He was once again animated and excited and he would talk for up to two hours at a time.
I would like to make a special mention here for the wonderful service my better half did in cooking and waiting patiently for those lunches to finish.
Being freed from his previous responsibilities he was happy simply as the humble servant of His Divine Grace AC Bhaktivedanta Swami Prabhupada. Some of you may know that his e-mail address was email@example.com.
In time he moved out from his little cottage and into a custom made room at the gurukula, where he continued his work and began giving the classes that he had spent months preparing with Bhakti Vidya Purna Swami.
Although he was no longer staying with us, he was still a regular guest; actually guest isn’t the right word. A guest doesn’t come at 9.30 at night asking if there is anything to eat because he hasn’t eaten all day. Only a close friend would do that.
Although he was working at a prodigious rate on the Bhagavatam, Suhotraji still had a few other irons in the fire. He had started a novel, well, a fable in fact, to introduce newcomers to vedic culture, to the vedic concepts in a story form. There isn’t time to go into the details of that suffice to say that it would have made Lord of the rings, Harry Potter and John Le Mesurier all look like Winnie the Pooh. This book required an immense amount of research, as it was essentially based upon fact.
He was working on a Bhagavad Gita course and a comparison of different texts, details I am not sure about.
He also felt very acutely the discomfort that been had forced on some of his friends by decisions of our society, and this upset him greatly, making it difficult for him to apply himself to his task in hand.
A few days before he left, he shelved all these things and announced that he was going to work purely and simply on the Srimad Bhagavatam, embarking on a marathon to the exclusion of everything else, even forgoing the classes he would give at the gurukula.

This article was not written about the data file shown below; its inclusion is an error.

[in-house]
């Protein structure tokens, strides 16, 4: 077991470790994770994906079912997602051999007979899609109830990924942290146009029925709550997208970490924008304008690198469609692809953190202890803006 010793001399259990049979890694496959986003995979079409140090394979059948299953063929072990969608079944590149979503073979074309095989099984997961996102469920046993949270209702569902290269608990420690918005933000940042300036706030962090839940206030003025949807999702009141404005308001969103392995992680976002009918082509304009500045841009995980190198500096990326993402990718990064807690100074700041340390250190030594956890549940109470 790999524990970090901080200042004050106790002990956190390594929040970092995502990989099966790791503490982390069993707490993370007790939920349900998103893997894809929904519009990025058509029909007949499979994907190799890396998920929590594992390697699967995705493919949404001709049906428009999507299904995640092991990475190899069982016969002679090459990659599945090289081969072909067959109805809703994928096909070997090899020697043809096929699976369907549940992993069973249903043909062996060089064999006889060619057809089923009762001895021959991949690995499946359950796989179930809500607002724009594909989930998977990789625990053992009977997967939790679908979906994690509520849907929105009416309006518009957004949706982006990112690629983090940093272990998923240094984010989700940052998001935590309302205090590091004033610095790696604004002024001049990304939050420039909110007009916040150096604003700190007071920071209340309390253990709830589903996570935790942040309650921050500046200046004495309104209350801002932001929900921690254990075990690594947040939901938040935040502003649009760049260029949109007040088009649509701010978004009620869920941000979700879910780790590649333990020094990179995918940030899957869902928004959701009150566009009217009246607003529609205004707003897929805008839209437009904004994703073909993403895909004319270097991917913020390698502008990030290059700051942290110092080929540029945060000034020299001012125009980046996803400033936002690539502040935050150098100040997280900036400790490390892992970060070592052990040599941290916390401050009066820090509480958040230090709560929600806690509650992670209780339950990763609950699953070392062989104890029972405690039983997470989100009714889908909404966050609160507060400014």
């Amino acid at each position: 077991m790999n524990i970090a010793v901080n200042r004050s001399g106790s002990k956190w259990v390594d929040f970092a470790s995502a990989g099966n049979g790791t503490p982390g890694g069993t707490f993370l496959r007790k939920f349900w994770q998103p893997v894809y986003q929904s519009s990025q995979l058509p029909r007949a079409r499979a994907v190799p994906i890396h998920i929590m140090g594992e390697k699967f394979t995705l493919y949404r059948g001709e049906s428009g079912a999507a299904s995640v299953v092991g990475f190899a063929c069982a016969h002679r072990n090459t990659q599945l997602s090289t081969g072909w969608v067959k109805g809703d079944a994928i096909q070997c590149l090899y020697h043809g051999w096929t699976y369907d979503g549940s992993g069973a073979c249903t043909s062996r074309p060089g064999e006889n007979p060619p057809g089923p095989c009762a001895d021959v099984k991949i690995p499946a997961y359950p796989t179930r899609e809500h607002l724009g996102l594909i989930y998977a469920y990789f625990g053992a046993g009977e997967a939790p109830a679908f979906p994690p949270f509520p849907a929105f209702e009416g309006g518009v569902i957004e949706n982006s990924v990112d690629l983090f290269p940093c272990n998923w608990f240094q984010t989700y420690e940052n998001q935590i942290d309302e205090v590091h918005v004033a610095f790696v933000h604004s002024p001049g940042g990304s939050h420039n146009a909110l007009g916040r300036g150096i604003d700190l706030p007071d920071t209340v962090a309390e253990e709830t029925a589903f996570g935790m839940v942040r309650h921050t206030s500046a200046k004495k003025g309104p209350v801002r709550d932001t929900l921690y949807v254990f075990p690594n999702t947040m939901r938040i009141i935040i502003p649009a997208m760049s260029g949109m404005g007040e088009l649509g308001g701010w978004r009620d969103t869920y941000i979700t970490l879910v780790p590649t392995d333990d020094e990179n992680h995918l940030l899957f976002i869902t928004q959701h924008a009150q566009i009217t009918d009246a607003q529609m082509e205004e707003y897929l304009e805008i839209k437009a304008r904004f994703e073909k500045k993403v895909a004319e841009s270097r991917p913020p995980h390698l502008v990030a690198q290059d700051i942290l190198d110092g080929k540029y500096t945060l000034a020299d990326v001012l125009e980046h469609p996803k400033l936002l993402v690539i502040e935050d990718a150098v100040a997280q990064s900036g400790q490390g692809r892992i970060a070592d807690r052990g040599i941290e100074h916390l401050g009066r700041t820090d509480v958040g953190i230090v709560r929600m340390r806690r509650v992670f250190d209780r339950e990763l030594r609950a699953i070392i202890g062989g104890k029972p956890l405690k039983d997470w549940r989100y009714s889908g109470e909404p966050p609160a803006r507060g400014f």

Having made this decision he was in very good spirits and confided with Bhakti Vidya Purna Swami that he was completely content just doing this work.
It is my opinion that he had cleared all the final hurdles between himself and Krishna, and Krishna took him back immediately. I believe Prabhupada brought him here to Mahaprabhu’s Dham to deal with his last obstacles; Mahaprabhu’s mercy is inconceivable and unlimited. He stripped him of all position in the society freed him from any tinge of desire for name or fame, He offered him the Bhagavatam for shelter, and when Suhotraji passed all the tests, He rewarded him by taking him back to where we all belong.
I am very proud that Krsna gave me, along with many others, the opportunity and some ability to be a part of it.
All of Suhotra Prabhu’s disciples should know that he cared very much for all of you, and wants only that you all become Krsna conscious and get out of this wretched material world.
Maybe that’s a rosy picture and the truth wasn’t like that at all. I don’t really care; people can believe what they want.
It is alright to cry at the passing of your guru, but when the tears have dried, you can be happy and proud that you knew a unique, brilliant, faithful son of Srila Prabhupada, whose leaving has left the world a little less colourful.
He was one of my closest friends and I will miss him for the rest of my life.